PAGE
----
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Board Models in Europe - Recent Developments of Internal Corporate Governance Structures in Germany, the United Kingdom, France, and Italy


Klaus J. Hopt


Max Planck Institute for Comparative and International Private Law; European Corporate Governance Institute (ECGI)

Patrick C. Leyens


University of Hamburg - Institute of Law and Economics, Faculty of Law; Max Planck Institute for Comparative and International Private Law


ECGI - Law Working Paper No. 18/2004
European Company and Financial Law Review, pp. 135-168, 2004
Company & Securities Law Review, Vol. 1, pp. 217-245, 2005
VOC 1602-2004: 400 YEARS OF COMPANY LAW, Ella Gepken-Jager, Gerard van Solinge, Levinus Timmerman, eds., Deventer (Kluwer), 2005

Abstract:     
The struggle for efficient internal management control is the centre of the corporate governance debate in Europe since the incorporation of the Dutch Verenigde Oostindische Compagnie in 1602. Recent developments in Europe illustrate a trend towards specialised rules for listed companies and indicate growing convergence of internal control mechanisms independent of board structure.

The revised Combined Code in the United Kingdom and also the French revised Principles of Corporate Governance, both of 2003, strengthen the presence of independent directors on one-tier boards in Europe. Another systemic break-through for the two-tier board model is the growing tendency to separate the positions of CEO and board chairman. For the German two-tier structure, the strengthening of the strategic role of the supervisory board (Aufsichtsrat) by the new German Corporate Governance Code of 2002 means an attempt to incorporate a key advantage of the one-tier model. Similarly, the control duties of the Italian internal auditing committee (collegio sindacale) were extended by the Testo Unico of 1998 and bring the Italian second board closer to the German supervisory board.

The common trend to stricter standards of independence is challenged in Germany by its rigid concept of co-determination and, to a lesser extent, by the more flexible model of labour participation in France. Director's duties and liabilities and also derivative actions are a focus of the reform debate in Germany since 1998 and are currently under review in the United Kingdom. After the Enron debacle the interplay between internal control devices and independent external auditing has become a major focus of interest in all countries considered. Driven by Anglo-Saxon codes of conduct audit committees today serve as a common denominator for good corporate governance.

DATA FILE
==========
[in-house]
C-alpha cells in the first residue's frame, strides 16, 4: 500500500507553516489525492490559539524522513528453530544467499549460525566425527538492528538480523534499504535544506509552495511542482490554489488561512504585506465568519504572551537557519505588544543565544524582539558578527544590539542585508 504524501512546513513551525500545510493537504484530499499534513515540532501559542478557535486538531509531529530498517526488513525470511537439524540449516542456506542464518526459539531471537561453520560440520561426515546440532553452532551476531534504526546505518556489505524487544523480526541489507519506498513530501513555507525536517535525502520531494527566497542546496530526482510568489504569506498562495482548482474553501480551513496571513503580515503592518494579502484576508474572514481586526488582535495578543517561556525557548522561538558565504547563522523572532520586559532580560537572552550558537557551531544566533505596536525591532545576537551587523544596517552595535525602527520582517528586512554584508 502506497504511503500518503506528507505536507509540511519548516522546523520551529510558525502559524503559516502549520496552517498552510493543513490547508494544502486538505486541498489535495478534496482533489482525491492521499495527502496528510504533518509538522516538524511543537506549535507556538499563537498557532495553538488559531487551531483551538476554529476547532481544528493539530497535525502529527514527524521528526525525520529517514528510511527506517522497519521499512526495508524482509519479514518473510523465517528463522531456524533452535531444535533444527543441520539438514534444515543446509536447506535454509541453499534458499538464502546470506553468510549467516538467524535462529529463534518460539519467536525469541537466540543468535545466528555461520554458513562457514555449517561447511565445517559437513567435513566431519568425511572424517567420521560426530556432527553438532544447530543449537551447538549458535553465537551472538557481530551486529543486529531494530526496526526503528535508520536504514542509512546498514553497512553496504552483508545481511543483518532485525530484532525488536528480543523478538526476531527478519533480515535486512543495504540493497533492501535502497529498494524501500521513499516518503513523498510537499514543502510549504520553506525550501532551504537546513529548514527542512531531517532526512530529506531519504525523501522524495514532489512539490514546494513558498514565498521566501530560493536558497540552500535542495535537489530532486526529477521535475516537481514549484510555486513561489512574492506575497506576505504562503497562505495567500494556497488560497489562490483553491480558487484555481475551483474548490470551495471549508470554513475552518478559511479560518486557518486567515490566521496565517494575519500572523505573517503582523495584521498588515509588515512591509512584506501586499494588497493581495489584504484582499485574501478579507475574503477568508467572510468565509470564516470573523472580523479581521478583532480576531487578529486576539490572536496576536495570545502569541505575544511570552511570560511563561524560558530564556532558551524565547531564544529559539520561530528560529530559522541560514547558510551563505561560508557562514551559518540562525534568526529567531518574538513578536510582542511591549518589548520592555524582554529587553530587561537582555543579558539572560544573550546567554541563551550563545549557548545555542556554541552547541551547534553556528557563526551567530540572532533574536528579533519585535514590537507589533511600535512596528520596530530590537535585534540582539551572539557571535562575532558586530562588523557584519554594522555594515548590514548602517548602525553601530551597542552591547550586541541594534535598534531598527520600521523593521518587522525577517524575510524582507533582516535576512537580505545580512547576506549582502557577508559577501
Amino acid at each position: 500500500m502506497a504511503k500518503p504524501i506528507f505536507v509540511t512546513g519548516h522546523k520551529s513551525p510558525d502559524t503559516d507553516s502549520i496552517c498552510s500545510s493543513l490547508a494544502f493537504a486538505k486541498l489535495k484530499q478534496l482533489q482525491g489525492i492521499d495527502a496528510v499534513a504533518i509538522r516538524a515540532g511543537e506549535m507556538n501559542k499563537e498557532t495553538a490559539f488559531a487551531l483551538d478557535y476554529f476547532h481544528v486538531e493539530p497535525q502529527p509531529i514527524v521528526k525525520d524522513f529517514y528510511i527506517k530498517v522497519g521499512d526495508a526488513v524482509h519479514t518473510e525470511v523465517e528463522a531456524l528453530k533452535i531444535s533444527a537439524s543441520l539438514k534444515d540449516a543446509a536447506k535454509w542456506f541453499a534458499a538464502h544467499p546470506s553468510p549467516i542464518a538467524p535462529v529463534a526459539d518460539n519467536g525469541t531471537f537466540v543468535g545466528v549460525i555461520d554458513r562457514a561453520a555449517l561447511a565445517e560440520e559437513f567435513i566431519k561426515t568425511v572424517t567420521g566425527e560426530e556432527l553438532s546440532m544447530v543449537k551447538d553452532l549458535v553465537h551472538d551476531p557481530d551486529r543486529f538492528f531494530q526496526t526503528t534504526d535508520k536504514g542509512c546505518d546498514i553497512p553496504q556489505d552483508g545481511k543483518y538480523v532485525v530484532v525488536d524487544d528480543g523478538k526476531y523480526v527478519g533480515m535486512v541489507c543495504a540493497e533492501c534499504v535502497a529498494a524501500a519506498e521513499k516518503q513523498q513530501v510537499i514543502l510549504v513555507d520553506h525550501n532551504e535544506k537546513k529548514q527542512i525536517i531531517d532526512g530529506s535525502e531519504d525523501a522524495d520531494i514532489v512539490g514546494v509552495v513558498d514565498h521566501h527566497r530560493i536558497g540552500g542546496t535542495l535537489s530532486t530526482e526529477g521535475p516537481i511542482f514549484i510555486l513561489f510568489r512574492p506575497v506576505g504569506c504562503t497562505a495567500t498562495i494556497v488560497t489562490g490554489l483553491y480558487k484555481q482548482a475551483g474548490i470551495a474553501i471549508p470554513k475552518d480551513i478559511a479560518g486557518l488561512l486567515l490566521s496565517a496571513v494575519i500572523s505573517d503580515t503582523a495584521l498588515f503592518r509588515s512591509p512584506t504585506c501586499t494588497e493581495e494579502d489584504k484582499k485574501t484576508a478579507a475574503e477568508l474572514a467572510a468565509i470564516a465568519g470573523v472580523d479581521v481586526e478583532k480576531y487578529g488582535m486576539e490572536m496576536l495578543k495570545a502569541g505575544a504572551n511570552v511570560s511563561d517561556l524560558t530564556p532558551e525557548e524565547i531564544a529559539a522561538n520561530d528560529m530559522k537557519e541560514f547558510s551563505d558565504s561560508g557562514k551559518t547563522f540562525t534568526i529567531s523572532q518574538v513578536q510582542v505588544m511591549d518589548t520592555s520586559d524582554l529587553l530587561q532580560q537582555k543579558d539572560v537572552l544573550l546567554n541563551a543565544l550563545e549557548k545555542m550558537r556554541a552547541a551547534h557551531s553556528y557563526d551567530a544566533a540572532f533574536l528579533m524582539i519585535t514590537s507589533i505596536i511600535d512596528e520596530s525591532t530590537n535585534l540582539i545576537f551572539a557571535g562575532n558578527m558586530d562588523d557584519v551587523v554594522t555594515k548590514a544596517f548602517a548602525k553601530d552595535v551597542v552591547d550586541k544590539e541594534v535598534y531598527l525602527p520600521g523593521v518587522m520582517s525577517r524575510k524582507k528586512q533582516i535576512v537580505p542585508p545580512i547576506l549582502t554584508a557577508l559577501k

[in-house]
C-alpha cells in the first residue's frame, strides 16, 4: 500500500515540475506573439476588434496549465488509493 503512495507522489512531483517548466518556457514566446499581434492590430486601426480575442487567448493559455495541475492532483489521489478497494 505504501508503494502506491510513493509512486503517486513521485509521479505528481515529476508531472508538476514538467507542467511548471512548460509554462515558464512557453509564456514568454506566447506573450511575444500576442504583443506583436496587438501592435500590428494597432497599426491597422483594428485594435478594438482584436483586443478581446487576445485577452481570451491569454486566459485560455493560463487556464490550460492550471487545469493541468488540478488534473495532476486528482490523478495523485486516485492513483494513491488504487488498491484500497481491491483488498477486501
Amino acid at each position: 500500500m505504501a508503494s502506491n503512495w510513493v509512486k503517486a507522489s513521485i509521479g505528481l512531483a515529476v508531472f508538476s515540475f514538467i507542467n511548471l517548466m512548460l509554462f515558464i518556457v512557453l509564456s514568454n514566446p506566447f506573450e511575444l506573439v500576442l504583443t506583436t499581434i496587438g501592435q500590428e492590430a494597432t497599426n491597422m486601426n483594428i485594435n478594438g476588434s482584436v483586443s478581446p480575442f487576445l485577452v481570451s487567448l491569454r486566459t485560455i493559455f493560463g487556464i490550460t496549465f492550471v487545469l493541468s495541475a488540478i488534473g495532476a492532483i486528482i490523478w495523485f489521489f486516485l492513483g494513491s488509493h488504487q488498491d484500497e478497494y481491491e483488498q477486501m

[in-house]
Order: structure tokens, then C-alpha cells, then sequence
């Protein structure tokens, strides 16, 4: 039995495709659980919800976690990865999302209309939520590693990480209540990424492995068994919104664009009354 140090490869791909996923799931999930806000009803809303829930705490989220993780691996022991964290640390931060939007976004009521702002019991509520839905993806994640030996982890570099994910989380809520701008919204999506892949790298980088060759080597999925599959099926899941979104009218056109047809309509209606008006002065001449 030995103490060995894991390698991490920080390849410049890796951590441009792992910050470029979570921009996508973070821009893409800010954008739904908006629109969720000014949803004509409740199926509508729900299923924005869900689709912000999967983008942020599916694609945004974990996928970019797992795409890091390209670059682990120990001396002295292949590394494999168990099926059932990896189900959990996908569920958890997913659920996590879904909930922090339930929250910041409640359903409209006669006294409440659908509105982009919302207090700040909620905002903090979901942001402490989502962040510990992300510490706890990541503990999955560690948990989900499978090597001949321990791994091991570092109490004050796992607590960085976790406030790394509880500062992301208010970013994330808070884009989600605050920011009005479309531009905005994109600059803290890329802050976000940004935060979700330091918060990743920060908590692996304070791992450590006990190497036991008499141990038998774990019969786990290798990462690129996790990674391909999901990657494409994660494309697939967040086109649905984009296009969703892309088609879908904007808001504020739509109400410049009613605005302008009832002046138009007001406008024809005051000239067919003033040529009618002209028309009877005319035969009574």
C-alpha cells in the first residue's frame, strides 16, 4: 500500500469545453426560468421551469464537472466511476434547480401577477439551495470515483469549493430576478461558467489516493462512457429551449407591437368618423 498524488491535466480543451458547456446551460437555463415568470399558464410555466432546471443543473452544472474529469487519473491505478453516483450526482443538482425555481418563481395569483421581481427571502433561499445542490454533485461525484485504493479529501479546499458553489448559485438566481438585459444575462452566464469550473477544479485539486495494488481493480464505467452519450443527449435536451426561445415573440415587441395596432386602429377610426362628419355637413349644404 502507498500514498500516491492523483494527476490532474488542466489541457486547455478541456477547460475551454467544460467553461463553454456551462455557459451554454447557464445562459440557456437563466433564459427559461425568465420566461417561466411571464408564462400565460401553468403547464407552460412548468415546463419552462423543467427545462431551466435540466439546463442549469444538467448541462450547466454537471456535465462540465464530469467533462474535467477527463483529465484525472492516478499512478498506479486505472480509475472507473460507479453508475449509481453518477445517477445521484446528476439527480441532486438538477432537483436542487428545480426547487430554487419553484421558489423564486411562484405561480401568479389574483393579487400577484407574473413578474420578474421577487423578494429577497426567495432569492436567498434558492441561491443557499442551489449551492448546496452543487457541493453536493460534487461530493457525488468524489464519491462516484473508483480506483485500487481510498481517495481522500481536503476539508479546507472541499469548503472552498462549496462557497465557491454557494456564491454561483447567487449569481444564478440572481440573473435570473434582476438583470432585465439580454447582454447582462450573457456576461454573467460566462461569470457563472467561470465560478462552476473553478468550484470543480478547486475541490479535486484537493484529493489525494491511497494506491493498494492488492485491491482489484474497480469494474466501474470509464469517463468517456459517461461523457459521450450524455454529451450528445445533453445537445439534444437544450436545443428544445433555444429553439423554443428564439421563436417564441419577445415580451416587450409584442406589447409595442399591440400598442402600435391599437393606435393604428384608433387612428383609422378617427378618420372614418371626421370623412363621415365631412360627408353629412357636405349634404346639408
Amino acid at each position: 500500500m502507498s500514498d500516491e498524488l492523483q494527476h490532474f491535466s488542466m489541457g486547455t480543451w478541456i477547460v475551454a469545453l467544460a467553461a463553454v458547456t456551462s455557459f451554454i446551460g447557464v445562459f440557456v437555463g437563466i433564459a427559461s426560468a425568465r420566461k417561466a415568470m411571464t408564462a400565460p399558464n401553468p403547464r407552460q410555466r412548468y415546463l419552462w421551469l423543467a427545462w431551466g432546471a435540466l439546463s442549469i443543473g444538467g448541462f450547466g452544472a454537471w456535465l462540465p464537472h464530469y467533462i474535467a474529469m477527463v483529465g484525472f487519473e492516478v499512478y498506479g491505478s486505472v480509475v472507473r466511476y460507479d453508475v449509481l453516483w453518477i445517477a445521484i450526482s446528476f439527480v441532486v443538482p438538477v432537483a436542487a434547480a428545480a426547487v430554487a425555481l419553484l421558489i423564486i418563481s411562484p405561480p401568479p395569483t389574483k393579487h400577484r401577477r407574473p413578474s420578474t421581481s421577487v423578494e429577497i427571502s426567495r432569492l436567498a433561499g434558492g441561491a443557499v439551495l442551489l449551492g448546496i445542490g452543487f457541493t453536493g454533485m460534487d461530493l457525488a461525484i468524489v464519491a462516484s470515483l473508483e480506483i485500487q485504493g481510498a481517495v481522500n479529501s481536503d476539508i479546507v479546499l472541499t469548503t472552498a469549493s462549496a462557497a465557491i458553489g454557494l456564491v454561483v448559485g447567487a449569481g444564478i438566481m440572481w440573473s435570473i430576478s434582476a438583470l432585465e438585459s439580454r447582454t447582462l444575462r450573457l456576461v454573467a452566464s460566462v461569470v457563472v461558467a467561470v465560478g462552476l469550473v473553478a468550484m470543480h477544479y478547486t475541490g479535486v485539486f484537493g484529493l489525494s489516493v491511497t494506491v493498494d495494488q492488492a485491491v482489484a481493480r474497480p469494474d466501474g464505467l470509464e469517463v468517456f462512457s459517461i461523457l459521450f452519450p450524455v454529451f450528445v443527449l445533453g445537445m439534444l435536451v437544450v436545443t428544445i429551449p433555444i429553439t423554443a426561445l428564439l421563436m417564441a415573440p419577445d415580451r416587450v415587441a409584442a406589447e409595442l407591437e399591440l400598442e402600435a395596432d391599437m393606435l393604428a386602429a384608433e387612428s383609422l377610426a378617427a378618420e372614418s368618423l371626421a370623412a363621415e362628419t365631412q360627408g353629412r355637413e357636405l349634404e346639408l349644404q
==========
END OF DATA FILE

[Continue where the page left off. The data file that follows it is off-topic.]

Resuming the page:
Though formal convergence is strong company organs in each country take on their own specific garment. Path dependent system development especially depends on shareholder structures and banking systems. The trend to greater structural flexibility on board level is strongly triggered by the introduction of a threefold board model choice under the French Loi Nouvelle Regulations Economique of 2001 and under the Italian Vietti-Reform that is in force since January 2004.

Number of Pages in PDF File: 30

Keywords: Auditing, Aufsichtsrat, banking system, board models, comply or explain, Corporate Governance Codes, directors' duties and liabilities, directors' independence, Higgs Report, internal control, labour co-determination, management and control, path dependency, shareholder activism, supervisory board

JEL Classification: G3, K22

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Date posted: January 20, 2004  

Suggested Citation

Hopt, Klaus J. and Leyens, Patrick C., Board Models in Europe - Recent Developments of Internal Corporate Governance Structures in Germany, the United Kingdom, France, and Italy. ECGI - Law Working Paper No. 18/2004; European Company and Financial Law Review, pp. 135-168, 2004; Company & Securities Law Review, Vol. 1, pp. 217-245, 2005; VOC 1602-2004: 400 YEARS OF COMPANY LAW, Ella Gepken-Jager, Gerard van Solinge, Levinus Timmerman, eds., Deventer (Kluwer), 2005. Available at SSRN: http://ssrn.com/abstract=487944 or http://dx.doi.org/10.2139/ssrn.487944

Contact Information

Klaus J. Hopt
Max Planck Institute for Comparative and International Private Law ( email )
Mittelweg 187
D-20148 Hamburg
Germany
+49 40 41 90 02 05 (Phone)
+49 40 41 90 03 02 (Fax)
European Corporate Governance Institute (ECGI)
c/o ECARES ULB CP 114
B-1050 Brussels
Belgium
Patrick C. Leyens (Contact Author)
University of Hamburg - Institute of Law and Economics, Faculty of Law ( email )
Rothenbaumchaussee 36
D-20148 Hamburg
Germany
HOME PAGE: http://www.ile-hamburg.de/
Max Planck Institute for Comparative and International Private Law ( email )
Mittelweg 187
D-20148 Hamburg
Germany
HOME PAGE: http://www.mpipriv.de/ww/en/pub/home.cfm
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